Since the temporary council for research into the public administration system was established by Mr. Doko, it has been pointed out that special-purpose corporations need to be reformed from the viewpoint of streamlining administration and coordinating areas of business between the government and private sector. As a result of several cut backs, as well as the rationalization and improvement of organizational aspects, management and efficiency, the number of special-purpose corporations has been reduced from a peak of 113 to 78. However, as seen in the recent integration of special-purpose corporations, even though the number has been reduced, this was only a simple integration of organizations and there were many cases where it is difficult to say that functions were fundamentally reviewed. It seems that there are many cases where corporations have lost or maintain a less significant existence than was their initial aim, or where the system of enforcement needs to be reviewed, even though the purpose of the policy still remains valid one. Therefore, while considering the main aims of administrative reform, it is necessary to review further whether special-purpose corporations need to exist and to continue to consider whether we should shift to a more efficient and effective enforcement system.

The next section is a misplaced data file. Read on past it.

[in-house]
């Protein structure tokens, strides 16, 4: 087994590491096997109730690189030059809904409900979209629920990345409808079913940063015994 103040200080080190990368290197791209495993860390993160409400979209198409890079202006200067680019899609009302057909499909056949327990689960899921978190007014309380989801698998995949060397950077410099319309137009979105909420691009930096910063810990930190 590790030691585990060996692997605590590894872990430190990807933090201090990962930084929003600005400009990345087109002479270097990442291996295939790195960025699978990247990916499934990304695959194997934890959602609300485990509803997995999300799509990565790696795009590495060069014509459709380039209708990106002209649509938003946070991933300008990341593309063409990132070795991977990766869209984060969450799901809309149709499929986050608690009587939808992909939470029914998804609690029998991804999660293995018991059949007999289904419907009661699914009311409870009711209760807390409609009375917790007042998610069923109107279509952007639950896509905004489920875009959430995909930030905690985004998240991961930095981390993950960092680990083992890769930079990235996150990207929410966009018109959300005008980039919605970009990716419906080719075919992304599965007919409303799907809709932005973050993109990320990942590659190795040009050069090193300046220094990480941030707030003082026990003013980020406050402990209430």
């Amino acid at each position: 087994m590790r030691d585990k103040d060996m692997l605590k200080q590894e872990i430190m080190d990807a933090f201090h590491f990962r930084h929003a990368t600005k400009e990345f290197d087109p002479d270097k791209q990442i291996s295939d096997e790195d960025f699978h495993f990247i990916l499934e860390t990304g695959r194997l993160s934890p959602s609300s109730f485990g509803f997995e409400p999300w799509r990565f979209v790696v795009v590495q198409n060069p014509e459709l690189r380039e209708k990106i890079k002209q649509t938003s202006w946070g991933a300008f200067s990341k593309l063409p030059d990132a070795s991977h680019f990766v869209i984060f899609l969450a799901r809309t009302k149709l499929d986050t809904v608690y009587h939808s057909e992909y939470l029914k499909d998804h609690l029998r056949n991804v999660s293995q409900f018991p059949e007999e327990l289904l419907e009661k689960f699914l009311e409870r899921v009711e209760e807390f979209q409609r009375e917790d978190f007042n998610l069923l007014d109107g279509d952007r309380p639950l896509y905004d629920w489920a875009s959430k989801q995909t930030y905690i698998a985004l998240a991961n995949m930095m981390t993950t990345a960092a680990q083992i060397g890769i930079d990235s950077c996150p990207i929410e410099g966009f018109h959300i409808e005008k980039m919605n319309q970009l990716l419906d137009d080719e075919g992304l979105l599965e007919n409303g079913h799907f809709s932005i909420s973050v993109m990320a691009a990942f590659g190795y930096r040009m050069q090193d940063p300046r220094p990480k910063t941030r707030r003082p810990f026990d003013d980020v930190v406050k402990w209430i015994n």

In the fiscal investment and loan program (FILP) for fiscal 2000, 33 special-purpose corporations and five licensed corporations are due to receive fiscal investment and loan funds. Looking at the balance of FILP so far, about ¥250 trillion in fiscal investment and loan funds has been invested in more than 40 special-purpose corporations and other such entities. If we neglect to make continuous efforts to reform these special-purpose corporations, there is concern that part of the funds will not be recovered in the future, and we will have to cover these losses with taxes. As part of the reform of government ministries and agencies, FILP will be reformed. However, finding solutions to most problems concerning the reform of special-purpose corporations and other such entities, which is the final part of the reform program, has been postponed while only indirect measures involving fund raising have been adopted. Thus, in order to enforce FILP reform, there are needs for another overall review and reform of special-purpose corporations and other such entities.
In April 2001, as part of the reform of government ministries and agencies, an independent administrative corporation system was established as a new administrative service organization that is in the public interest, transparent and capable of acting autonomously. In order to improve efficiency and quality and maintain transparency, a performance appraisal system and, in principle, a business accounting principle were introduced at independent administrative corporations. The independent administrative corporation system is well designed so it will be possible to resolve most issues which have been pointed out as peculiar problems of special-purpose corporation and other such entities by thoroughly disclosing information regarding jobs and performance, for example. Moreover, it seems there are many types of operations currently being carried out by special-purpose corporations that should be or could be operated within the framework of independent administrative corporations, or a similar system.